LP 244 - John Klemmer - 1974 USA / Jazz-Jazzrock Vinyl; NM - Cov; EX FOC ---------------- Birth name John Klemmer Born July 3, 1946 (age 69) Genres Jazz, Smooth Jazz, Jazz-Rock Fusion, R&B, Pop, Instrumental Pop, New Age, Cross Over Jazz, Contemporary Jazz, Adult Contemporary Occupation(s) Saxophonist, Composer, Bandleader Instruments Saxophone Tenor, Alto, Soprano Flute, Clarinet, Piano, Syynthsizer, Kalimba, Percussion, Vocal Years active 1963–present ---------- John Klemmer (born July 3, 1946) is an American saxophonist, composer, song writer and arranger.[1] He was born in Chicago, Illinois, and began playing guitar at the age of 5 and alto saxophone at the age of 11. His other early interests included graphics and visual art, writing, dance, puppetry, painting, sculpting and poetry. He studied at schools that include The Art Institute of Chicago and began touring with various local midwest "ghost big bands" (Les Elgart, Woody Herman) as well as playing with small local jazz and rock groups. After switching to tenor saxophone in high school, Klemmer participated actively in the local Chicago jazz scene, playing with commercial small groups and big bands while leading his own groups in the Chicago area and touring. ------------- Discography As leader 1967: Involvement - The John Klemmer Quartets (Cadet/Chess) 1968: And We Were Lovers (Cadet/Chess) 1969: Blowin' Gold (Cadet Concept/Chess) 1969: All The Children Cried (Cadet Concept/Chess) 1970: Eruptions (Cadet Concept/Chess) 1971: Constant Throb (Impulse!/ABC) 1972: Waterfalls (Impulse!/ABC) 1973: Intensity (Impulse!/ABC) 1974: Magic and Movement (Impulse!/ABC) 1974: Fresh Feathers (ABC/MCA/GRP/Verve/UMe) 1975: Touch (ABC/MCA/GRP/Verve/UMe) 1976: Barefoot Ballet (ABC/MCA/GRP/Verve/UMe) 1976: Magic Moments (Chess/GRT #2ACMJ-401) 2LP compilation of the three Cadet Concept albums. 1977: Lifestyle (Living & Loving) (ABC/MCA/GRP/Verve/UMe) 1977: Arabesque (ABC/MCA/GRP/Verve/UMe) 1978: Solo Saxophone - Cry (ABC/MCA/GRP/Verve/UMe) 1978: Simpatico [John Klemmer & Oscar Castro-Neves Duo] (JVC/Samson) 1979: Brazilia (ABC/MCA/GRP/Verve/UMe) 1979: Straight From The Heart (MCA-Nautilus #NR-4) 1979: Nexus - For Duo And Trio [John Klemmer/Bob Magnusson/Carl Burnett] (Arista-Novus; RCA Bluebird/BMG) 2LP 1979: Mosaic - The Best Of John Klemmer, Volume One (MCA #2-8014; MCA #2-6007) 2LP compilation 1980: Magnificent Madness (Elektra) 1981: Hush (Elektra) 1981: Solo Saxophone II - Life (Elektra) 1981: Finesse (Elektra-Nautilus #NR-22/Elektra Musician #E1-60197) 1982: Two Tone [John Klemmer/Eddie Harris/Joe Sample/Phil Upchurch] (Crusaders #CRP-16015) 1982: The Saxophone Player - The Best Of John Klemmer, Volume II (The Impulse Years) (MCA #2-6017) 2LP compilation 1982: Blowin' Gold (Chess/All Platinum/Sugar Hill #CH2-8300; Chess/MCA #CH2-92501) reissue of 'Magic Moments' 1989: Music (MCA/GRP/Verve/UMe) 1998: Making Love, Vol. 1 (Touch #TRCD-1001) 1999: John Klemmer - Priceless Jazz Collection #38 (MCA/GRP/Verve/UMe) CD compilation As sideman With Don Ellis Autumn (Columbia, 1968) The New Don Ellis Band Goes Underground (Columbia, 1969) Don Ellis at Fillmore (Columbia, 1970) 2LP With others... Dave Remington's Big Band - Chicago Shouts! (Universal Records #76835, 1968) Oliver Nelson - Soulful Brass #2 (Flying Dutchman/RCA, 1969) Oliver Nelson - Black, Brown and Beautiful (Flying Dutchman/RCA, 1970) John Lee Hooker - Born In Mississippi/Raised Up In Tennessee (ABC/MCA, 1973) Ray Manzarek - The Whole Thing Started With Rock & Roll and Now It's Out Of Control (Mercury, 1974) Steely Dan - Royal Scam (ABC/MCA, 1976) Tom Snow - Tom Snow (Capitol, 1976) Gloria Lynne - I Don't Know How To Love Him (ABC/MCA, 1976) Cathy Mitchell Lord - C.M. Lord (Capitol, 1976) Roy Haynes - Thank You, Thank You (Galaxy/Fantasy, 1977) Tom Scott, John Klemmer, Gato Barbieri - Foundation: The Dedication Series, Vol. XIV (Impulse!/ABC, 1978) Lauren Wood - Lauren Wood (Warner Bros., 1979) Nancy Wilson - Love, Life & Harmony (Capitol, 1979) Osamu - Masterless Samurai (Alfa, 1980) Japanese import Dan Siegel - Nite Ride (Inner City, 1980) Various Artists - 5 Birds and A Monk (Galaxy/Fantasy, 1981) Various Artists - Ballads By Four (Galaxy/Fantasy, 1981) David Arkenstone - Return Of The Guardians (Narada/EMI, 1996) Craig Chaquico - Once In A Blue Universe (Higher Octave/EMI, 1997) DJ KRUSH - Code 4051 (Red Ink/Sony, 2001) As composer "Excursion #2" - Don Ellis - Don Ellis at Fillmore (Columbia, 1970) "The Old Man's Tear" - Don Ellis - Don Ellis at Fillmore (Columbia, 1970) "The Beauty of Her Soul" - Bobby Bryant - Swahili Strut (Cadet/Chess, 1972) "Lost In Love" - Freda Payne - Out of Payne Comes Pleasure (MCA, 1975) "Lost In Love" - Freda Payne - Lost In Love (MCA, 2000) "Walk In Love" - Acker Bilk - Love Songs (EMI, 1973) "Walk In Love" - The Manhattan Transfer - Pastiche (Atlantic, 1978) "Walk In Love" - The Manhattan Transfer - Live (Atlantic, 1983) "Walk In Love" - David Batteau - Happy In Hollywood (A&M, 1976) "Walk In Love" - Norrie Paramor & Orchestra - By Request (BBC, 1978) "Walk In Love" - Rachel Alejandro - Rachel Alejandro (Warner, 2002) Philippines import "Glass Dolphins" - Ken Navarro - Love Coloured Soul (Positive, 2007) ---- Mer info på Wikipedia !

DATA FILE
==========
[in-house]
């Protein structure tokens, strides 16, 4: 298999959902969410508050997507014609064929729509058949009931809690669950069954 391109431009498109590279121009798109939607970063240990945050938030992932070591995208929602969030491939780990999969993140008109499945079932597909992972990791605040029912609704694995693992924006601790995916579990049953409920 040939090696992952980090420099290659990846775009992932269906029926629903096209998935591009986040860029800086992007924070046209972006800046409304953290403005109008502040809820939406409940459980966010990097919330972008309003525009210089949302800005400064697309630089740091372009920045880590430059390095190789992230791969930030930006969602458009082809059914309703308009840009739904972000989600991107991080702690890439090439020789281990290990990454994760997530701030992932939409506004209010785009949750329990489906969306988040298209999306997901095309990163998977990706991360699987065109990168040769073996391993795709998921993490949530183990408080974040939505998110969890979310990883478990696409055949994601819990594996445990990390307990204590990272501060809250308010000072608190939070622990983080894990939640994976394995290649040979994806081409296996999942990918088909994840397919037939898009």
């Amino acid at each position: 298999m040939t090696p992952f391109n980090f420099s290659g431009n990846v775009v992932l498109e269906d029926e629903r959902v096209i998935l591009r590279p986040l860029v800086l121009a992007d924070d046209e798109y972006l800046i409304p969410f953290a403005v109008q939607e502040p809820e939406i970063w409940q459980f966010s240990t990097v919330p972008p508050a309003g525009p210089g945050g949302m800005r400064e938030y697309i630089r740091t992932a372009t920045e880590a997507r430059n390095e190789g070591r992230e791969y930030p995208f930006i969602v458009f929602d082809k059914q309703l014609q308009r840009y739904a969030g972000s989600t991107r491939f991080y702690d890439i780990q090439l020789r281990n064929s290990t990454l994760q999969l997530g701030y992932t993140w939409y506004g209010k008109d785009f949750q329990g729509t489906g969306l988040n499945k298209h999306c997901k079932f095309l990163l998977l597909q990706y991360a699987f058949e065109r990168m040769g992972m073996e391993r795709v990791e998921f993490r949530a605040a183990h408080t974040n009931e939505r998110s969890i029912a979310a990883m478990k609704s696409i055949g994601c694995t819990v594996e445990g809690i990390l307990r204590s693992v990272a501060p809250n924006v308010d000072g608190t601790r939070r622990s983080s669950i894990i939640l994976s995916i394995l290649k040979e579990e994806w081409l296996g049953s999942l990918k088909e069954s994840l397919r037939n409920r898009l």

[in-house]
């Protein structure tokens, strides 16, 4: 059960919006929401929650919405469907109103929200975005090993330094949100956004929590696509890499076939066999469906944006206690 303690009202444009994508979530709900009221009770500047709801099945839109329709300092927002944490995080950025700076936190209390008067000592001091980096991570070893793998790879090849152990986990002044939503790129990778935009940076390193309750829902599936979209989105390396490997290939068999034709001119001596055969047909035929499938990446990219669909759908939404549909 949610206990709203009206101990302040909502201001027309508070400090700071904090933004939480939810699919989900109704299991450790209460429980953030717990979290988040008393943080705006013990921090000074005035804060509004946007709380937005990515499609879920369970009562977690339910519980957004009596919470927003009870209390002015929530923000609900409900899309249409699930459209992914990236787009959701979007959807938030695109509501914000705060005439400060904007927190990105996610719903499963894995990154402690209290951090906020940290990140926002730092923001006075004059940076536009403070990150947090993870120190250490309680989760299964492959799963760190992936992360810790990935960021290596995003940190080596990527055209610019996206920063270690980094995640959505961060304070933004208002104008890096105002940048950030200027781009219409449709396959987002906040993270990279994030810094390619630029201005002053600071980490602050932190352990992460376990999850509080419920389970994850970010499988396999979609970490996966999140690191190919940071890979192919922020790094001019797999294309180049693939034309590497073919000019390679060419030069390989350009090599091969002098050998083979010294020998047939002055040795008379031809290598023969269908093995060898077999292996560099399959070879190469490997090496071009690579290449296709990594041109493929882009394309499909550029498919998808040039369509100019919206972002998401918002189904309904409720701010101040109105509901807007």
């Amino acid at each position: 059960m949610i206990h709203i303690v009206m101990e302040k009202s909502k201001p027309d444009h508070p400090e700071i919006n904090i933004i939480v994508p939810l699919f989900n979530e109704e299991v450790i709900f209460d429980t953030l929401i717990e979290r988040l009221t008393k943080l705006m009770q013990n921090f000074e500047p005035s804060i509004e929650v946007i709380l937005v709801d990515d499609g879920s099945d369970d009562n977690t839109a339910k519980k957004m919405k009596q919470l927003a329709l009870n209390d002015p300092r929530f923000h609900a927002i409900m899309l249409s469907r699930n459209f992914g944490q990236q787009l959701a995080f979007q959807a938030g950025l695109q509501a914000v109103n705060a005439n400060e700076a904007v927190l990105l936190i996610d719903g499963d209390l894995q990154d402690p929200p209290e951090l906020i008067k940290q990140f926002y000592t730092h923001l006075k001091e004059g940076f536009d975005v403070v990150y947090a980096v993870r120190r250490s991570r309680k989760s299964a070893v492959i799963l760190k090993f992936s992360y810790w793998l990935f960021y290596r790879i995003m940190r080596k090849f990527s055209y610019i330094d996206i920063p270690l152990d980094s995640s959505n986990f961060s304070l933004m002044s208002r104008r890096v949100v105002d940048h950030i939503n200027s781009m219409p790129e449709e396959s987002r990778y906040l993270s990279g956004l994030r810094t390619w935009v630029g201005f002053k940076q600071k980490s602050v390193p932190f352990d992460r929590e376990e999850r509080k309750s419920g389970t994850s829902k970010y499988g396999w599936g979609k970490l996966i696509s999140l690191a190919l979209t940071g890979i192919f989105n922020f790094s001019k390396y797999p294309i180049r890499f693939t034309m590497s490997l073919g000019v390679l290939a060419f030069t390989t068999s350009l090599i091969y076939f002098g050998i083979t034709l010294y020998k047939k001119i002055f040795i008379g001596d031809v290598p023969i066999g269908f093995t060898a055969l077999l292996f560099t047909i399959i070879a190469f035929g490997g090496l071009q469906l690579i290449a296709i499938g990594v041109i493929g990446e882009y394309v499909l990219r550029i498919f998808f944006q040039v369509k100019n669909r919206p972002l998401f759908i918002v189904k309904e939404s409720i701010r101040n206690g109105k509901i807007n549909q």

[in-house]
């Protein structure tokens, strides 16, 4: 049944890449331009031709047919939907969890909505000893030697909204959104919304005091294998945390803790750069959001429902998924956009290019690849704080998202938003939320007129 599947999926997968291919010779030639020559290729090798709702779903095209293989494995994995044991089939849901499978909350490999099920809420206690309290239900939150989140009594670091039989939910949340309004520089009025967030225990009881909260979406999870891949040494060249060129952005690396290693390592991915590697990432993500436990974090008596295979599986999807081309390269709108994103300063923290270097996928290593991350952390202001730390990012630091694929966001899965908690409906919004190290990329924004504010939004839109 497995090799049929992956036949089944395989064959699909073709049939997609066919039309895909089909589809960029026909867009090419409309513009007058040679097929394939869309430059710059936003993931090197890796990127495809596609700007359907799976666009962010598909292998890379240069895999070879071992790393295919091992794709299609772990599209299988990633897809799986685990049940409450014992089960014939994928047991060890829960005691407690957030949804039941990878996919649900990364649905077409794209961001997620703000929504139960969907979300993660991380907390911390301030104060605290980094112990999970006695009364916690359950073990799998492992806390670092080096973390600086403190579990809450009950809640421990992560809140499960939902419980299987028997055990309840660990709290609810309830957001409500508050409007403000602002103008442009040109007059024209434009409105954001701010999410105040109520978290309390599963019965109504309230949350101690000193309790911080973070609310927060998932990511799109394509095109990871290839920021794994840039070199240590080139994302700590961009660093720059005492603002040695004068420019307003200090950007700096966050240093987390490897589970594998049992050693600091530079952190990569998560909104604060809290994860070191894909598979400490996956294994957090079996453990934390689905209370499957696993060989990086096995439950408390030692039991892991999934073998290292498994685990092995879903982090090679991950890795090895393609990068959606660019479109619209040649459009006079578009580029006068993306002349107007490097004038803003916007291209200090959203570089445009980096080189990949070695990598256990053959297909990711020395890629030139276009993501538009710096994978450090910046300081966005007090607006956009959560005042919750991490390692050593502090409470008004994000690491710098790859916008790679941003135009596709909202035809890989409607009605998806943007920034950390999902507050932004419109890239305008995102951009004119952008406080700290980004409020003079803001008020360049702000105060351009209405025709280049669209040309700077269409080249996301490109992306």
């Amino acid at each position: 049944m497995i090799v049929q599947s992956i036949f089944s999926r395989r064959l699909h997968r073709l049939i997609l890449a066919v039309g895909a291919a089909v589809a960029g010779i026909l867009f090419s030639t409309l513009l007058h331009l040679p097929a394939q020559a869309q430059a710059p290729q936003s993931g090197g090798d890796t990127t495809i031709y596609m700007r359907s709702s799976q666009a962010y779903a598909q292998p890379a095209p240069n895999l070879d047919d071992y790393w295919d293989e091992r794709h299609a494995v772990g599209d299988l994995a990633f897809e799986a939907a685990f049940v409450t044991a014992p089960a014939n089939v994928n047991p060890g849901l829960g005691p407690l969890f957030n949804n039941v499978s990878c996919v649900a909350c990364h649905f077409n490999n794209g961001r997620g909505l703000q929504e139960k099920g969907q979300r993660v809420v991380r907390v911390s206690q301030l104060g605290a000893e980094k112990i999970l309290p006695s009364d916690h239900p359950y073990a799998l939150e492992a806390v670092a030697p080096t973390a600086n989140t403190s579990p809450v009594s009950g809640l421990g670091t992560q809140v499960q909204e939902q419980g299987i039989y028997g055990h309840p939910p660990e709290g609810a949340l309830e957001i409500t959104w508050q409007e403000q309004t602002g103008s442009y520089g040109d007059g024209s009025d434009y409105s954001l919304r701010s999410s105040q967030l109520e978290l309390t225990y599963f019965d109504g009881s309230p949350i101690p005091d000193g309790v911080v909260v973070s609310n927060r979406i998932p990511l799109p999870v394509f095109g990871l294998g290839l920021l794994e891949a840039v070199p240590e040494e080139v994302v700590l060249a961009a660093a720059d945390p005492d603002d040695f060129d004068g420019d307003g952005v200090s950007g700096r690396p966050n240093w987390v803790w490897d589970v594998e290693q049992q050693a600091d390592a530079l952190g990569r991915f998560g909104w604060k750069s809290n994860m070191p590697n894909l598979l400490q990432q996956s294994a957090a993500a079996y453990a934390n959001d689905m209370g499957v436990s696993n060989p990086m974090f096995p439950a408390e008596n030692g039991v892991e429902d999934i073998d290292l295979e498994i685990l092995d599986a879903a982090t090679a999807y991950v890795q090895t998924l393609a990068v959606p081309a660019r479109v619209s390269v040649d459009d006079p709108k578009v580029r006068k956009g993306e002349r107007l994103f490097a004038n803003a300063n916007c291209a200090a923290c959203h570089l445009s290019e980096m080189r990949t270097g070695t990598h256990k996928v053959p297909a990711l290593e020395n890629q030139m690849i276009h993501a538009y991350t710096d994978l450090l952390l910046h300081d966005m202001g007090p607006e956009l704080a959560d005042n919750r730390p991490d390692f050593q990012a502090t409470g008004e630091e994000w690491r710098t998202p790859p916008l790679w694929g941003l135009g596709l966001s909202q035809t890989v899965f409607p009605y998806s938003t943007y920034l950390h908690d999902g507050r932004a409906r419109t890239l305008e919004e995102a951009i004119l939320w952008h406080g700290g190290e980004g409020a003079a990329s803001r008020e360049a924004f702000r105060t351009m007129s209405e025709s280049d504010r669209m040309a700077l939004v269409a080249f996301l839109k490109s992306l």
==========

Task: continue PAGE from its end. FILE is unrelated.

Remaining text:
LP 1045 / YUSEF LATEEF - Part Of The Search

Pris: 295,00 NOK
LP 1045 - Yusef Lateef 1974 USA - Sjelden Jazzvinyl ! Vinyl; NM - Cover; EX+ (kant wear ) ------------------

LP-215 / JOHN KLEMMER - Waterfalls